Below you will find the information I give to people who contact me when their adult dog has bitten. Whether your dog has bitten a person or another animal, my suggestions always start with the ones listed below.
1. Make an appointment with your vet to rule out any medical causes.
The most common medical cause of aggression is pain. Dogs are genetically programed to be stoic about pain, and usually we only see signs of pain when the dog is really hurting. You should also rule out any tick-borne illness and low thyroid. Please have a full thyroid panel done and treat anything on the low side of normal. A full thyroid panel needs to be sent out and cannot be done in-house by most veterinarians. There has been quite a lot of research that shows this is helpful for several types of aggression. The behavior of my dog Charlee improved when she was treated with meds to regulate her thyroid.
2. Get a referral for a great positive dog trainer or dog behaviorist.
Make an appointment and keep the appointment.
3. Be prepared to soul search and ask yourself some very difficult questions.
Keep a journal and write down anything that you can think of that may have been a precursor to the incident. Ask yourself if you can realistically keep this from happening again. Are your children leaving the door open and is your dog chasing joggers? Is your dog fine with everyone except toddlers? Can you keep the toddlers safe? Does this only happen when you push your dog in bed? Can you keep the dog out of the bedroom? Is your dog’s only issue when on leash or when dogs come into your home? Can you keep dogs away at those times?
4. Be honest with yourself.
Helping your dog requires both training and management. Is everyone in the house on board?
5. Review the bite scale.
Did the bite need medical attention? Please review Ian Dunbar’s bite scale. If your dog is a level 4 or above, please take this very seriously. Remember that past behavior predicts future behavior. If your dog bites again, it is likely that the injury would be at least this serious. Can you live with this?
6. Muzzle train.
I am often heard telling my clients the following: “Muzzles are your friend!” So many people have the wrong idea about muzzles.
First of all, the stress in your household will go down—way down. Think about it: your dog will no longer be picking up on your stress. Your handling will improve once you don’t have to worry about your dog hurting someone. Please use a basket muzzle (you know, the Hannibal Lecter kind). They look freakier, but your dog will be able to breath, eat and drink. I usually take about three weeks to slowly condition a dog to a muzzle. Another trick to getting your dog accustomed to a muzzle is to use a frozen muzzle. These rock!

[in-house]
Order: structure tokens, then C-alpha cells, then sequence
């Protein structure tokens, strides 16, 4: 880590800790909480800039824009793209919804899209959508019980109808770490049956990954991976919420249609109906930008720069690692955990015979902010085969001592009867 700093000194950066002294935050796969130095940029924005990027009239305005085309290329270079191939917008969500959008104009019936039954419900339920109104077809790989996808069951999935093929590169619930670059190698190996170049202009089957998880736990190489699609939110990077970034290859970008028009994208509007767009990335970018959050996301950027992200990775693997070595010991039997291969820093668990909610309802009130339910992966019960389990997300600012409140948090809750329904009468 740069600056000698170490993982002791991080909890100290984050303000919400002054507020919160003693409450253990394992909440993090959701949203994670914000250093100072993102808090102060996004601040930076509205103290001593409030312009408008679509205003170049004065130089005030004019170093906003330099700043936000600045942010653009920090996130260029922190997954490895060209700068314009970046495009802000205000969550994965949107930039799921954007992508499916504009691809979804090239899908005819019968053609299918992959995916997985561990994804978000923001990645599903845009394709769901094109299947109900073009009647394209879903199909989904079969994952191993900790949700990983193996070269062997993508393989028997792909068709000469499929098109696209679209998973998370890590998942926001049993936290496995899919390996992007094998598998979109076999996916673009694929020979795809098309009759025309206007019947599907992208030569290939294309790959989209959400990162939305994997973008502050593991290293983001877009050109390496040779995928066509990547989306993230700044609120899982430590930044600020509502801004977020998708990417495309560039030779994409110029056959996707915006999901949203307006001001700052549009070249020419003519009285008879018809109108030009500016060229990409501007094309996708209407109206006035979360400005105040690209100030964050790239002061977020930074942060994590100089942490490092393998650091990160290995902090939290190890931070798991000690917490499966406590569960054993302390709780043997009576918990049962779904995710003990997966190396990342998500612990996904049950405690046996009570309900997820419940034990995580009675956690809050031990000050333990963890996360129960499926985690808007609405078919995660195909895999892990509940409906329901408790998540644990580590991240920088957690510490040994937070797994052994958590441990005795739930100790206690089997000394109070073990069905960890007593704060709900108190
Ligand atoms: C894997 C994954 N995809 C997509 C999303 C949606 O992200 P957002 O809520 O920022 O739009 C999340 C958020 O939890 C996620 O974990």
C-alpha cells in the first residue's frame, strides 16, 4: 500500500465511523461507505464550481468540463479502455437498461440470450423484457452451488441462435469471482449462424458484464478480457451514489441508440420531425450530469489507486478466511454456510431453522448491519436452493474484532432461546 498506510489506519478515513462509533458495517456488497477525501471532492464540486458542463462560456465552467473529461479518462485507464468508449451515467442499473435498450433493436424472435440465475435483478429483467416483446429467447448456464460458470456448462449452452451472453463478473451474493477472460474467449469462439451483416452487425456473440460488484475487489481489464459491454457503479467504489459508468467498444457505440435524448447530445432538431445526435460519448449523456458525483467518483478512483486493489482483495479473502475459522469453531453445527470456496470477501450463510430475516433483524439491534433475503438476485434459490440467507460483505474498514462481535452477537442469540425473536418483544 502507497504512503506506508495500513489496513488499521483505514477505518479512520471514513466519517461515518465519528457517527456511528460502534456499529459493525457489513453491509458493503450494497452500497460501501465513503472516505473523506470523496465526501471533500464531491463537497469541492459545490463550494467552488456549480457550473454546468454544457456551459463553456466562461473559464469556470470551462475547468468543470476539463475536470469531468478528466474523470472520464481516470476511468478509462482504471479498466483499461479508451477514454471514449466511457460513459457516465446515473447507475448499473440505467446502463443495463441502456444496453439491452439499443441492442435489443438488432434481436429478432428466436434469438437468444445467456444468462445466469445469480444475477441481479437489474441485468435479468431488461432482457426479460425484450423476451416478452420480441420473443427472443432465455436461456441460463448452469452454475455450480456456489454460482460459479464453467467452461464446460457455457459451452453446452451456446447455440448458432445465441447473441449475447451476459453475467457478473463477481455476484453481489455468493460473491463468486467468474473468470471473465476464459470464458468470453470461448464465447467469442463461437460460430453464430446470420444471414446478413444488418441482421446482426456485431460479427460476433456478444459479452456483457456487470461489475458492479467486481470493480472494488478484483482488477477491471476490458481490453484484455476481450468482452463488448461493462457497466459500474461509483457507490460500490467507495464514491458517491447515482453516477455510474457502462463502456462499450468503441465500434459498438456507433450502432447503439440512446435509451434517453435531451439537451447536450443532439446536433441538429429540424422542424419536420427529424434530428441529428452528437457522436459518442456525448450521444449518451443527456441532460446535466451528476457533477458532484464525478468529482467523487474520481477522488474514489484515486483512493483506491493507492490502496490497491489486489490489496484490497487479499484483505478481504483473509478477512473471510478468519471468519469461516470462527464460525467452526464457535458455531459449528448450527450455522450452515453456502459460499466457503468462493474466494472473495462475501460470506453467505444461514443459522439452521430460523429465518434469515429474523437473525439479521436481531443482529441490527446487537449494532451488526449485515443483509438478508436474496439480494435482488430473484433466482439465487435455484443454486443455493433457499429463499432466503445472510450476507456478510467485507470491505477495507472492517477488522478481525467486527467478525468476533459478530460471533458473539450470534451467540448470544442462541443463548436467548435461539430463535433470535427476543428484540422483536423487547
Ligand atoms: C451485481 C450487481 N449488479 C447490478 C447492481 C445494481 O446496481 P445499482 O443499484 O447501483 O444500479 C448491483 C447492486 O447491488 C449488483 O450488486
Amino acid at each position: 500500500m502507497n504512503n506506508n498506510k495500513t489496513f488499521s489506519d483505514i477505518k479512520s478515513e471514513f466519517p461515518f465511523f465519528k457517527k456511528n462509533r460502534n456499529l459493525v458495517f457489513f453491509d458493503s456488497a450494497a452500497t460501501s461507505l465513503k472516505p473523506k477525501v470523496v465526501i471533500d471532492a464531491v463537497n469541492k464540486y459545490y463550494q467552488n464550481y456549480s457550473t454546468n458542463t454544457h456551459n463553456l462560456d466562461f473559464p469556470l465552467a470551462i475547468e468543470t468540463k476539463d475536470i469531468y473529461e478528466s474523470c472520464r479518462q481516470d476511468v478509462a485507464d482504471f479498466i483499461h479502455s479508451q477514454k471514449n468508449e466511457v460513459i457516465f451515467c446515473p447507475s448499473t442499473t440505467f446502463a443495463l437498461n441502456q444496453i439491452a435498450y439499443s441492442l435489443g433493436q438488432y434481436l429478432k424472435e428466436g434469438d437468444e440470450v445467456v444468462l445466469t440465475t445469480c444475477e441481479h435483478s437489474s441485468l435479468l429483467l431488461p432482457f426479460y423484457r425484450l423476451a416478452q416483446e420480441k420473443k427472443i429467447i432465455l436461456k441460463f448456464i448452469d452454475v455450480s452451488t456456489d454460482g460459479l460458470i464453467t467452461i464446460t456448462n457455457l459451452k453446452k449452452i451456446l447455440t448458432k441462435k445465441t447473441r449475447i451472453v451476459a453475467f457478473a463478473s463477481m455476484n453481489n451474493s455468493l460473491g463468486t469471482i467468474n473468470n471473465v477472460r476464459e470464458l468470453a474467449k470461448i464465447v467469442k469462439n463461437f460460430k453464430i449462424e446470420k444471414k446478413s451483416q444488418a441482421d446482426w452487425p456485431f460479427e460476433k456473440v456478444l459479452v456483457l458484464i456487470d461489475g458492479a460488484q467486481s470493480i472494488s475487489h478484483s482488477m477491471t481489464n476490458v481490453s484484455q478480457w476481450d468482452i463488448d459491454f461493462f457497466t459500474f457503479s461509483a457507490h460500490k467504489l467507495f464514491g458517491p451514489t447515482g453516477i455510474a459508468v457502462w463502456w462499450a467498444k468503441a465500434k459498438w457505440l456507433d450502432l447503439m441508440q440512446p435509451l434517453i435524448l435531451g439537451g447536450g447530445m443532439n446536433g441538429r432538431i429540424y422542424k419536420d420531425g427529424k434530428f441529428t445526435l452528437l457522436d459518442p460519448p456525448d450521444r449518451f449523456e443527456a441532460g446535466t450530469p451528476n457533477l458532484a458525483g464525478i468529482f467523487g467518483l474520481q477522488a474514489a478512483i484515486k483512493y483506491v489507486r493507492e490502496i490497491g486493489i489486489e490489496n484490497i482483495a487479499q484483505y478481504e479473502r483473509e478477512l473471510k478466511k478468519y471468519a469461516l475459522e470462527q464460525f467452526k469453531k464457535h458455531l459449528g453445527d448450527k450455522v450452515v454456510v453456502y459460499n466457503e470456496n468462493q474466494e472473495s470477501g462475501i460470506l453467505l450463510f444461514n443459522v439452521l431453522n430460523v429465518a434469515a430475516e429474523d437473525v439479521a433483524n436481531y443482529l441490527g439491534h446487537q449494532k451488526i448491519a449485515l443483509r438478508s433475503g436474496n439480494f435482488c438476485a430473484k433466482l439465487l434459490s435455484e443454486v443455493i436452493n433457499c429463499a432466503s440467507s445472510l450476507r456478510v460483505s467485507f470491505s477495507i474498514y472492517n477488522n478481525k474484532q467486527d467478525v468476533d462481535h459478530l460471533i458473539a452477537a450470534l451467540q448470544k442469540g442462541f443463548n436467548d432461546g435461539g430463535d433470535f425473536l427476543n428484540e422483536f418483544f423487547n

Once your dog is cool with the muzzle, he will not be wearing it all of the time. He will only wear the dog muzzle at times you set, when possible injury could occur or there are visitors. Your dog can still “muzzle punch” and that can hurt, so please still use caution. I don’t think you need to be reminded that we live in a litigious society. Aside from that, it is morally wrong to allow your dog to hurt someone. The physical and mental scars don’t go away.
7. Be your dog’s advocate.
If you are working with a dog trainer or dog behaviorist, be prepared to do the work. But at the same time, if a professional tells you to do something and it doesn’t sit right with you—you know, if you get that “gut feeling” that something is not quite right for your situation—don’t just go along with it.
Ask questions. You are your dog’s advocate. Keep in mind that perhaps a different dog trainer or approach will work best for your dog. Many a dog owner has regretted taking bad advice. Your dog may have only one chance for you to get it right.
8. Don’t be swayed by what you have seen on TV.
TV dog training is just that: TV dog training. There are no quick fixes. None. Dog training is a science-based profession, and TV entertainment is miles away from that. When they say, “Do not try this at home,” they mean it! Many of the methods you are seeing on TV these days are outdated, needless and may do more harm than good.
9. Be prepared to do what is best for everyone.
You have made a commitment to your dog, and sometimes that commitment means finding a more suitable home. If your dog has delivered a damaging bite, your dog is not a candidate to rehome. Please do not take this dog to a shelter, or pass him on to a rescue. I work with plenty of dogs who would be OK in other homes, but once the dog was pushed too far, there was no magic farm for that dog to go to.
10. Learn dog’s body language!
Often what we have is a failure to communicate. The Zoom Room’s video about dog body language is a good place to start. Watch it several times and please seek more information on how to read your dog. Observe your dog when he is relaxed and comfortable at home. Then observe your dog when he is upset and aroused and all the times in between.
By: Nancy Freedman-Smith
Nancy Freedman-Smith owns Gooddogz Training in Portland, Maine. She has over 20 years experience and specializes in dogs with aggression and reactivity but she much prefers to teach people to train their dogs to avoid any and all problems. She shares her home with her three kids ages 13, 17, and 22 and her most wonderful and handsome Smooth Collie Finney and her super brain surgeon smart rescue dog Beck. Nancy tells us her first words were doggie and horsey.
Feature Image: Thilak Piyadigama/iStock/Thinkstock